Start Of My Journey

Start Of My Journey

My Polynesian Heritage

Before I share my keto journey I thought it would be important to share my cultural background and experiences. They have shaped my values, opinions and experiences when it comes to food and nutrition. My cultural heritage has instilled important values such as love, family unity, respect, and hard work. My mum is Tongan and my dad is Samoan. Both were born in their respective islands and moved to Auckland, New Zealand with their families. My dad eventually charmed mum to marry him and they had four kids of which I am the oldest. From my experience Polynesian culture is based around two things: family and food, and there was always plenty of both.

Growing Up In New Zealand

I have very fond childhood memories of growing up in Auckland. My dad’s mum was an awesome cook and she made some mean as feasts in their home at Grey Lynn. My siblings and I spent a lot of weekends at Grey Lynn with my Nanna. On Sunday my Nanna would put on a big feed. Early Sunday morning, before we got ready for church, she would be in the kitchen starting to prepare her dishes. Nanna cooked all your Polynesian favourites like:

  • Chop suey
  • Taro and green bananas with coconut cream
  • Raw fish
  • Lots of meats (lamb chops, sausages, fried chicken, silver side, corned beef and pork roasts)
  • Palusami
  • Chow mein
  • Curry and rice
  • Salad and boiled vegetables
  • Muscles
  • Kinas
  • Pineapple and meringue pies
  • Cakes
  • Ice cream
  • Punch (usually red cordial mixed with tins of juice, soft drink and water)

The list is probably longer but I’m going to list the foods that I remember and ate the most.

With so much food to cook it was all hands on deck, aunties, uncles and grand kids all helped out. With my younger cousins we had to help mix by hand cake mixtures or cream for the pies. Then we helped peel piles of potatoes, taro and green bananas. I would also try to help my uncle and the older boys open sacks of fresh muscles and kinas on the back veranda. As young kids it felt like we were constantly washing and drying lots of dishes.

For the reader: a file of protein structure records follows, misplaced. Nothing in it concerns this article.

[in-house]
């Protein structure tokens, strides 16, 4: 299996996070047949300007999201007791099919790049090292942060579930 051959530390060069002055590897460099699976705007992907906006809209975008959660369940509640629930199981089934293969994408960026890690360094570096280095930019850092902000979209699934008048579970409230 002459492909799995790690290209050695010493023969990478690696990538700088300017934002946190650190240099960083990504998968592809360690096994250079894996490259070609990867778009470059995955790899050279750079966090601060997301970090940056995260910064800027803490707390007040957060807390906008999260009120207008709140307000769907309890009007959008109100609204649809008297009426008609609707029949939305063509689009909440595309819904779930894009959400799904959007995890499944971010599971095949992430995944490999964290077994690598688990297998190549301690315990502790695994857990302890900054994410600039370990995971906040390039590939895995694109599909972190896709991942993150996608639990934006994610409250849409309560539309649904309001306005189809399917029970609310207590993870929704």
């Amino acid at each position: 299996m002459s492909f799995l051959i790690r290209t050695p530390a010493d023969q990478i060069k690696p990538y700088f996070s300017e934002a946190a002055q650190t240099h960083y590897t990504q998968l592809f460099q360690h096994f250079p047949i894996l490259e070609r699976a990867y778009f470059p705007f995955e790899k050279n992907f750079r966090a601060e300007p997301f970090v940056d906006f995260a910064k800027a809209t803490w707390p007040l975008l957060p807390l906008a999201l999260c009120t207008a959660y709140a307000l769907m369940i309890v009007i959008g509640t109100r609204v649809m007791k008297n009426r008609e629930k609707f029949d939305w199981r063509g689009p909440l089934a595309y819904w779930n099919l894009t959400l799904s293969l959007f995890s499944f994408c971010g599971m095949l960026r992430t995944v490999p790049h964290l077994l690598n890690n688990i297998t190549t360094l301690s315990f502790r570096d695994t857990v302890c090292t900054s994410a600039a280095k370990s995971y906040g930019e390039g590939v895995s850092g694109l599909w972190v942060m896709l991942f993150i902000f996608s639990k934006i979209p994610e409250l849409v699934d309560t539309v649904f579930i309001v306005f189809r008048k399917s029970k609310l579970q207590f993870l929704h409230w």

It was seriously an all-day event, once all the food was cooked it was time to eat. There was always plenty of family or guests invited to enjoy the feast. Once everyone finished eating the grand kids would be responsible to clear tables, wash dishes and clean up the rubbish.

The rest of the afternoon grand kids played games around the house and parents talked and laughed all night long. Those who ate too much pulled up on the couches in the front lounge room for an afternoon snore fest.

So many awesome memories at my grandparent’s home in Grey Lynn. My Nanna was not only an awesome cook but she was the perfect example of love, hard work and selfless service. I miss and love her heaps and I will cherish her example and memories forever.

To some this may sound familiar because that’s what happened in your family. To others this is totally foreign territory for you and that’s a heck of a lot of food. With the Polynesian culture, family and food played a massive part in my upbringing, as they were always intertwined.

Moving To Australia

In 1987, I was eleven years old and my family decided to move to Australia, away from all of our family in New Zealand. We settled in hot and humid Brisbane, Queensland. With no extended family here in Australia we still managed to make friends with other Polynesian families from church and maintained those cultural ties to food and now family friends.

When we first moved to Australia it was hard to find Polynesian staples like taro and green bananas. My diet became very westernised which consisted of a lot of meat with potatoes or boiled vegetables. Serving sizes were always big and I would have at least two or more plates. It was also encouraged to avoid wasting food because we were always told that “there were starving children in Africa”.

My dad was raised on fresh bakery bread and when we could our family would too. I would love cutting a thick piece of still hot uncut white bread, layer it with heaps of butter until it melted, and top it with jam. My dad also made the best crepe like pancakes, a recipe his mum (Nanna) taught him. It was my dad’s specialty and we would have these a lot for breakfast with jam and cream. My family always drank cordial, mainly Golden Circle Fruit Cup or Orange cordial mixed in a big three litre Tupperware jug.